Get a Detailed Safety Evaluation From Coworking Security Experts
In 2017, the number of reported cases of property crime in the United States was around 7.6 million. While this number has consistently decreased year-over-year, it is a daunting task for coworking operators to contend with as they fill their spaces with valuable technology and attempt to safeguard members’ belongings. In an industry that values openness and flexibility, common security and safety protocols become harder to manage, particularly for small or independent spaces that lack a dedicated security staff.
CoworkingResources has developed a simple survey to help coworking operators understand their current safety status, and what they can do to improve member safety. Using data from Kisi, a leading physical security company that specializes in coworking spaces, this 1-minute survey is a quick consultation on what is needed to ensure safe and easy access to a workspace or office.
Access control is quickly becoming the standard allowing coworking spaces to monitor all doorways and streamline security for members and visitors. The technology consists of all major entry points into the space being fitted with electric locks and door readers that are programmed to lock or unlock the door according to the specific instructions. With cloud-based access control, coworking admins can grant or deny access to specific members and visitors based on their membership plan, or get notifications when a door is being tampered with after hours. Learn more about the benefits of access control for coworking spaces here.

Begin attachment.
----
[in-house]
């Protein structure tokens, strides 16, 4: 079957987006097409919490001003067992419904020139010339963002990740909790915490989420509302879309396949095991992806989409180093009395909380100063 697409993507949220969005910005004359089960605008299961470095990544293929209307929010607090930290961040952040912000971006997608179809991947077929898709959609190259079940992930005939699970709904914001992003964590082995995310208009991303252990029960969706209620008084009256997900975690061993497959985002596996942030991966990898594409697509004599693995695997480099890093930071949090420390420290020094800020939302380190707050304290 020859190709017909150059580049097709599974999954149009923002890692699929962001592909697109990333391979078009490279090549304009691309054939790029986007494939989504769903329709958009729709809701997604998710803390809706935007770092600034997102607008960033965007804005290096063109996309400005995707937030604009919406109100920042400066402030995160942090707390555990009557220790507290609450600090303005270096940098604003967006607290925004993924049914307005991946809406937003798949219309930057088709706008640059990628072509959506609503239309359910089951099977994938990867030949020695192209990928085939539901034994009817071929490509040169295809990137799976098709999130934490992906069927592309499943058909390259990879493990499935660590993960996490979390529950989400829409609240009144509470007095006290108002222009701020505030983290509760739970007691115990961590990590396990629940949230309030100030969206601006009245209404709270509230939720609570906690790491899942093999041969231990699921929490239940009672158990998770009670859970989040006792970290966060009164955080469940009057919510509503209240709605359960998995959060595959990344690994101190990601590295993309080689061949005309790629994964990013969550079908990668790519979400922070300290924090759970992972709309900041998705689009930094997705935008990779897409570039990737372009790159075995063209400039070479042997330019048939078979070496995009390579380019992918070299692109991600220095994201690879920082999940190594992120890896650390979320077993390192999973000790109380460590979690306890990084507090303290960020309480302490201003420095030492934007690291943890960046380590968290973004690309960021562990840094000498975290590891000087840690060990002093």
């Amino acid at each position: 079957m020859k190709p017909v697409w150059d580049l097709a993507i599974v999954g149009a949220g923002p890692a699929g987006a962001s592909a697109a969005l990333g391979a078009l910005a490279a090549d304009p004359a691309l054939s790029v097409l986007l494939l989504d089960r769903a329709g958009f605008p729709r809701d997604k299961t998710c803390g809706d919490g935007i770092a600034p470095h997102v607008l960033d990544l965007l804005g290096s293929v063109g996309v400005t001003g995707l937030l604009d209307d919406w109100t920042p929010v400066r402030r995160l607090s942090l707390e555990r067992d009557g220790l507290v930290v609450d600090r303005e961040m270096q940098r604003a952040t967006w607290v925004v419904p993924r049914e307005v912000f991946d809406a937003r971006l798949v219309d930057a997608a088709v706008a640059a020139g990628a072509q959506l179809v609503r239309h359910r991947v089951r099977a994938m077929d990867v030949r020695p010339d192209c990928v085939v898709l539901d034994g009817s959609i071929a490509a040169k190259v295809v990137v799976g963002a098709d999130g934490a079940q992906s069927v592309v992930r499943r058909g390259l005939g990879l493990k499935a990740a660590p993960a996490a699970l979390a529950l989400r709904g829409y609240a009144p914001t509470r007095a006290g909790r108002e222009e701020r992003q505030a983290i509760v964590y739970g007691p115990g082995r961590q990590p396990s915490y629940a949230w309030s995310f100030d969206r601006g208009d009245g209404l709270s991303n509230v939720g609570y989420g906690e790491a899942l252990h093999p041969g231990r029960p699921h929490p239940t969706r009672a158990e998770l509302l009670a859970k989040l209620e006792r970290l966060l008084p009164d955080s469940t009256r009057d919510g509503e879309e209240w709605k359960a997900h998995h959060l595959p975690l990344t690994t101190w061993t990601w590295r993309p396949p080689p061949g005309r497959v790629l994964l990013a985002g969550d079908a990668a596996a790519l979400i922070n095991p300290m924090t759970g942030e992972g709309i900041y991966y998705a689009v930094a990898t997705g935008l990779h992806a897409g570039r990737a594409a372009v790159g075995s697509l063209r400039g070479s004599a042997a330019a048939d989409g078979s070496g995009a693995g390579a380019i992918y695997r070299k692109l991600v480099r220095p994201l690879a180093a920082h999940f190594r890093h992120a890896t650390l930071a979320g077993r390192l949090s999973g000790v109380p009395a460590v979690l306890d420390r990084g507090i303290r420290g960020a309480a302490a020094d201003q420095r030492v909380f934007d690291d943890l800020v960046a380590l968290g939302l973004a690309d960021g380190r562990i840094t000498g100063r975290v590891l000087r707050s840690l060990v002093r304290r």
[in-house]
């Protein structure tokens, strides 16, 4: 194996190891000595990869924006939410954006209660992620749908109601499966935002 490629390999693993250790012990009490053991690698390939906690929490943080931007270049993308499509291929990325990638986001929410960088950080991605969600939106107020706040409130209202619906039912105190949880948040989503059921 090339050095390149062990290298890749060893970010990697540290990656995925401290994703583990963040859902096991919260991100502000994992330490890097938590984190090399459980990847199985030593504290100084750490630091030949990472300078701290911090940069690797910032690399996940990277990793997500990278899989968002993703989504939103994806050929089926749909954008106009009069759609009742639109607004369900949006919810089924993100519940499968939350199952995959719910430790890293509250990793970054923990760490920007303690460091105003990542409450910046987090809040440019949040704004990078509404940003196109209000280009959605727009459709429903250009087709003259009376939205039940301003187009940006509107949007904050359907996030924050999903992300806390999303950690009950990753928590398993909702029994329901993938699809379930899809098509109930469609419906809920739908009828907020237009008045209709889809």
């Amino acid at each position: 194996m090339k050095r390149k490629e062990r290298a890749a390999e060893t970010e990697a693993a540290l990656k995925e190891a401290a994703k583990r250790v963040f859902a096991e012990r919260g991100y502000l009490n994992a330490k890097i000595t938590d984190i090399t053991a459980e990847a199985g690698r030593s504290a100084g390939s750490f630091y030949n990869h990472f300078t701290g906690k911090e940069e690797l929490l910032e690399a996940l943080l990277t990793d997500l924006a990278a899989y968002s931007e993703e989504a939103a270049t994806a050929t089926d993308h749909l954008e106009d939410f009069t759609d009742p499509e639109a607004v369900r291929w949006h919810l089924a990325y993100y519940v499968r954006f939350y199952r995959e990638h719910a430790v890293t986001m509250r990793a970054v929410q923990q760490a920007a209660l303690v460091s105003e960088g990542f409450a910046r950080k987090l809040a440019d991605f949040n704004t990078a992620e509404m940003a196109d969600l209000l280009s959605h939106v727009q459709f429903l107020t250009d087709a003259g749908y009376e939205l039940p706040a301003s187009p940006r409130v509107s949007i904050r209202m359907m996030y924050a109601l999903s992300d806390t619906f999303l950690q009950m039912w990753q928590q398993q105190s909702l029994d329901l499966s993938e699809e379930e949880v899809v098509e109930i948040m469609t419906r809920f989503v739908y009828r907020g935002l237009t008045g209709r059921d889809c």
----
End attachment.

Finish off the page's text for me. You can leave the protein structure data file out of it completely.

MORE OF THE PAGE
It goes without saying that security cameras are a crucial part of securing any type of space. But for coworking businesses in particular, cloud cameras can provide analytics on who does what in the space and decrease liability conflicts in the case of a break-in or theft. Though it’s understandable that cameras (and the accompanying software) are not possible for spaces with a small budget, the are highly recommended and will go a long way towards maximizing security.